Unfortunately, if recent CMS inspections for HIPAA compliance are indicators, many are not compliant. The resultant penalties for some of the inspected facilities have been in the millions of dollars not to mention the PR embarrassment of being formally judged noncompliant.

One can appeal the inspector’s judgment, but the appeal process causes an addition expenditure of monies out of your pocket.

Your positive answers to few simple example questions may save you from reading the rest of the article

Please show me your practice, ASC, or covered company’s, management signed, yearly Security Risk Assessment Document.
Please show me your documented HIPAA training records for all your employee’s training sessions.
Please show me the clause in your employee manual delineating the personal consequences for non compliance.
Please show me your documented, detailed Business Continuity Plan that protects the integrity and availability of patient data when a disaster at your facility or your IT provider’s facility happens.
Please show me the document appointing a Security Officer and HIPAA Compliance Officer in your practice, ASC, covered company, or Corporate Entity.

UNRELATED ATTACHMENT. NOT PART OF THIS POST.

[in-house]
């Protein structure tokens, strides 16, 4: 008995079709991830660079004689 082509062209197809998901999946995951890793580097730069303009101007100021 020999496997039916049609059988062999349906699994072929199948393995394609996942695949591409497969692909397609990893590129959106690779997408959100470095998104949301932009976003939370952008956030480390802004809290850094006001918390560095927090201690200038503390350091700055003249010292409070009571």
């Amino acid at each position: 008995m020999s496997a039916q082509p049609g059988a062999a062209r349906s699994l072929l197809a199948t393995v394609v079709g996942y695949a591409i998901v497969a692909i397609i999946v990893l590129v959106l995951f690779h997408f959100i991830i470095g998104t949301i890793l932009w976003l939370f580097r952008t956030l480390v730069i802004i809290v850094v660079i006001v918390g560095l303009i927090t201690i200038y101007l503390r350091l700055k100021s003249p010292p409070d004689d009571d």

The list of attestation elements and documents goes on but this should be enough to make my case.

For those of you that have positive answers to the above, skip the rest of the blog series and buy Medifacts anyway since we are on the same page. One caveat, these questions were only the tip of the iceberg and you may still not be compliant.

One of the main points Medifacts would like to communicate in this particular blog to the practice, ASC management or company owners is: You can’t just throw HIPAA compliance over the fence to the computer people. As you can see from the questions, there are many activities in HIPAA compliance that are personnel and company policy related.

Many medical sites and covered entities probably are, in spirit and intellectual understanding, HIPAA compliant; they just can’t prove it. One should Document –Document-Document; in some IT cases, be ready to demonstrate compliance with printed reports or screen shots; if there are ambiguities about what needs to be documented, error on the side of documenting; and if definitions get in the way error on the more expansive definitions.

In the next few blogs, through a series of questions, the compliance process will be broken down into pieces with a heavy emphasis on Business Continuity Planning and IT system HIPAA compliance. The questions will not be inclusive enough to guarantee compliance, only thought provoking. When addressing security, business health, and Business Continuity the overlap of these items will be obvious. We all are more secure if we know there are plans to not only protect data but also that we will continue to have a job or company.